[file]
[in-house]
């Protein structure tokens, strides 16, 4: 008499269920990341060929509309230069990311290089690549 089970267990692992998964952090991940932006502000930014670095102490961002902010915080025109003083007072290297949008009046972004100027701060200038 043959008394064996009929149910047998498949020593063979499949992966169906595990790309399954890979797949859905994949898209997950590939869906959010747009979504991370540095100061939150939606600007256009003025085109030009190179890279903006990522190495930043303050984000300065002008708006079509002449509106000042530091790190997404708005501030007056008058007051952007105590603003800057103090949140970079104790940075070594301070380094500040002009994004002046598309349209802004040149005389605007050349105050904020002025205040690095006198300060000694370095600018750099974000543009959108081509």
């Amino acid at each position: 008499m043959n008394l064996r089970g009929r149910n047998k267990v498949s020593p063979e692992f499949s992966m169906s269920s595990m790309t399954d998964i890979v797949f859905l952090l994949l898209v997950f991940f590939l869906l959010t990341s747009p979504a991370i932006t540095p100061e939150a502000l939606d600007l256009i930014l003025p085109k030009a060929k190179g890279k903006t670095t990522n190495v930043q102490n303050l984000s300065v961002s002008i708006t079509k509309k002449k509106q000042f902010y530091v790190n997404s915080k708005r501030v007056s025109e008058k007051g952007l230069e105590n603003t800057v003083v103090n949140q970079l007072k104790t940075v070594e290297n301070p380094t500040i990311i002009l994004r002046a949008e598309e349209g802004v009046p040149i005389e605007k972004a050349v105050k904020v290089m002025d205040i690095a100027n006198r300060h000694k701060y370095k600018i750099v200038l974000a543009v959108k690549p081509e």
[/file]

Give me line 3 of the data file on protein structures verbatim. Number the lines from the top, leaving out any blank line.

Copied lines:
């Amino acid at each position: 008499m043959n008394l064996r089970g009929r149910n047998k267990v498949s020593p063979e692992f499949s992966m169906s269920s595990m790309t399954d998964i890979v797949f859905l952090l994949l898209v997950f991940f590939l869906l959010t990341s747009p979504a991370i932006t540095p100061e939150a502000l939606d600007l256009i930014l003025p085109k030009a060929k190179g890279k903006t670095t990522n190495v930043q102490n303050l984000s300065v961002s002008i708006t079509k509309k002449k509106q000042f902010y530091v790190n997404s915080k708005r501030v007056s025109e008058k007051g952007l230069e105590n603003t800057v003083v103090n949140q970079l007072k104790t940075v070594e290297n301070p380094t500040i990311i002009l994004r002046a949008e598309e349209g802004v009046p040149i005389e605007k972004a050349v105050k904020v290089m002025d205040i690095a100027n006198r300060h000694k701060y370095k600018i750099v200038l974000a543009v959108k690549p081509e």